The stand-up bass and Miles Davis portrait at the entrance should be clue enough: Kanata’s Brookstreet Hotel bar is huge and all about jazz. Photos of icons such as Oscar Peterson line the walls; trumpets (and a washboard) perch atop the liquor shelf; a red piano graces the corner stage; live jazz is scheduled seven nights a week. Even the signature cocktail is blue. The menu includes margherita pizzas and a club sandwich made with maple bacon and pulled chicken. The sleek, black furniture, scattered around a circular bar, permits views of the upscale hotel’s golf course.

Ottawa Marriott

100 Kent St, Ottawa, ON K1P 5R7

Hotel bars cater to business travellers, but this Marriott Hotel lounge is one of the few to address this fact head-on. Two long high-top tables are kitted out with electrical outlets and device chargers. Banquettes and standard arm chairs are available, too. Linger over a glass of wine (17 on offer, each available in three, six or nine ounces), a local draft beer or a mojito (bartender Byron smacks rather than muddles the mint and lime). If the bar’s spiced nuts don’t satisfy, the menu from the adjacent dining room is available. Consider the moules et frites or chickpea masala.

Delta Hotels Marriott, Delta Ottawa City Centre

101 Lyon St N, Ottawa, ON K1R 5T9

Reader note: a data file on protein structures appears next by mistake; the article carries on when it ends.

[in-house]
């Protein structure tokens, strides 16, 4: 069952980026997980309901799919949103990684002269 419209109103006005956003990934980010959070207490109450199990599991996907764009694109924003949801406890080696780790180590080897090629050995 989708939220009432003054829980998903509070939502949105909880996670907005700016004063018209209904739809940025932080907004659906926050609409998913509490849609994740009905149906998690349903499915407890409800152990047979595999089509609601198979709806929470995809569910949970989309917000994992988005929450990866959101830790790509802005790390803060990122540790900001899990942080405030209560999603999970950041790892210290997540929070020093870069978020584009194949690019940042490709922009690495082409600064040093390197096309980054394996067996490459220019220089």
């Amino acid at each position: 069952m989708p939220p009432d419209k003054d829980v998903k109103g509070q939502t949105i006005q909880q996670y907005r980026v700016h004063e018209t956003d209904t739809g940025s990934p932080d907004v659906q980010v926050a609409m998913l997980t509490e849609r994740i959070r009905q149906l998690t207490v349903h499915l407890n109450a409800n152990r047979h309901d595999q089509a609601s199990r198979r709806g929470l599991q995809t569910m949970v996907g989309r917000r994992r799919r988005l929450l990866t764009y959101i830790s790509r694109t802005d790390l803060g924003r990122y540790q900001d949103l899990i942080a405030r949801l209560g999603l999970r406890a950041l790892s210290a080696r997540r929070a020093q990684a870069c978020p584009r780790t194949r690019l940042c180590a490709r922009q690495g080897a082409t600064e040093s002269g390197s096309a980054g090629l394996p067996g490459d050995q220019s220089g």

Lift yourself to the Delta Hotel’s mezzanine, and enter its recently remodelled lobby-style bar. There’s local craft beer on tap, wines by the glass in five- or eight-ounce pours and such cocktails as an amaretto sour made with house lemonade. Seating choices are varied: sleek, white stools at the blue-lit bar, couches in a book-lined alcove (quiet unless there’s a game on TV), Swedish-modern chairs by the huge windows overlooking Lyon Street. The full menu from the adjacent kitchen is available, boasting that if it doesn’t list what you’re looking for, they’ll try to accommodate you anyway.

Black Bear Pub

160 Bay St, Ottawa, ON K1R 7X8

The kilted servers and tartan carpet give it away: this bar at the Albert at Bay Suites Hotel is an ersatz Scottish pub. Accordingly, you come for single-malt scotch. Bottle after bottle is on display — some two dozen in all. Common varieties — Glenfiddich and the like — are stocked but so, too, are rarer malts: 1997 Aultmore, 2000 Glengossie, 12-year-old Leinburg. Scotch not your thing? Drafts on tap range from imports such as Leffe and Tennents to ubiquitous Labatt 50. The kitchen can be uneven; stick with the Scots theme and order haggis. Pizzas are good, too.

True enough, Ottawa ain’t the city that never sleeps, but that’s not because of a caffeine shortage, especially in Lowertown where coffee shops abound. If you can’t find something to give you a java jolt among these options, you really are sleepwalking.
Maybe it’s because our summers are short that all Ottawa citizens flock to restaurant patios as soon as the snow melts, and stay till it falls again. Some eateries plop down a couple of tables just about anywhere outside, abutting busy roadways where they snarl sidewalk traffic. But we’ve found great al fresco dining – from gourmet fare to burgers ‘n’ beer – that eliminates both sunstroke and exhaust fumes.
Whether it’s the Spanish with tapas, the Greeks with meze, the Italians with cichèti or the Indians with thali, it’s clear Canadians aren’t the only ones with a big appetite for small plates. Sometimes you’re just not that hungry, or are indecisive, or want to share. At times like these, you’ll thank the food gods for these small-plate gems.